How do you choose the right talent for your movies? It’s not that simple. Sometimes it depends on budget or timing of making the movie. Sometimes the actor is wrong and you need the ability and strength to say no, not for this movie. This is important because if you get the wrong actor then you’re screwed. Then it’s all for naught. It happens more than you think.

How do you get the best out of your team? Squeezing the sponge. You do it with rehearsal, with the script and by being flexible enough to make changes with the script to match a person you are working with.

Encouragement. You have to love the actor because you are defending them. You do it because you are worshipping the greater good which is your script. The script is the Holy Grail and ensuring you tell that story and make the movie good and creating the right tension. Making it all come together is an art.

Post production is 30% of the job. You have to take all the pieces and pull it all together. Often things that look good on script don’t come across on film so through editing you have to reduce the movie to more simple levels but often a sliced scene, a simpler shot is more effective than the whole scene. It’s a process that has to continue to grow.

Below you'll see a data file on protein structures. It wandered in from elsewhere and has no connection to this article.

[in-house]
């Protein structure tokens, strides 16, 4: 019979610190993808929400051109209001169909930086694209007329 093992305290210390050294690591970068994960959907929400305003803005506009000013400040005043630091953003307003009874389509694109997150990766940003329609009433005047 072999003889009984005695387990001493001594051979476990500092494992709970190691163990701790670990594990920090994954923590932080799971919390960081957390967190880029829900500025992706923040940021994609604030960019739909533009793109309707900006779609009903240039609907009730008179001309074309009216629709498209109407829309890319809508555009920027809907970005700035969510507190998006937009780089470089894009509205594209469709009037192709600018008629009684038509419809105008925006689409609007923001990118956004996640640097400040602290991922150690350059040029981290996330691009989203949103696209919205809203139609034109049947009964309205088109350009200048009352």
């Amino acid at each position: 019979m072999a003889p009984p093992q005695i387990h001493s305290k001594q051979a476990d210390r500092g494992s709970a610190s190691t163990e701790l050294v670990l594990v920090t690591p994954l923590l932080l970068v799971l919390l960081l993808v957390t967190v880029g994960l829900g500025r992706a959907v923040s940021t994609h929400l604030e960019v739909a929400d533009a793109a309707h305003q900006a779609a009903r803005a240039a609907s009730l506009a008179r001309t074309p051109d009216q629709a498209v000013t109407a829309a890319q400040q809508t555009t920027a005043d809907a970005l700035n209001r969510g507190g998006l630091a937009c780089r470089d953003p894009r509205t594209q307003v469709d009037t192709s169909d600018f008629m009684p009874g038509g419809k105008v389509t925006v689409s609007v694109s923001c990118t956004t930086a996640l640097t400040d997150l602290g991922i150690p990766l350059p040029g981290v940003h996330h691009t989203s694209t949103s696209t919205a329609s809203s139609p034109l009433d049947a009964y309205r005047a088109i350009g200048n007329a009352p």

Stones experiences allow us to draw parallels to our own businesses and our own leadership experiences.



Randstad is proud to be a major sponsor of the World Business Forum in Sydney 27-28 May 2015.

Oliver Stone
Oliver Stone is a master storyteller lauded for his gripping and at times controversial films about events in recent US history including Platoon, JFK, Born on the 4th of July and Nixon.

Stone has a special capacity to make films that communicate complex and social and political themes that effectively engage mass audiences around the world. A true provocateur, whose work is at times controversial but always authentic, he is not afraid to rock the boat and has shown the power of developing a unique voice when it comes to developing a career that sets him out from the crowd.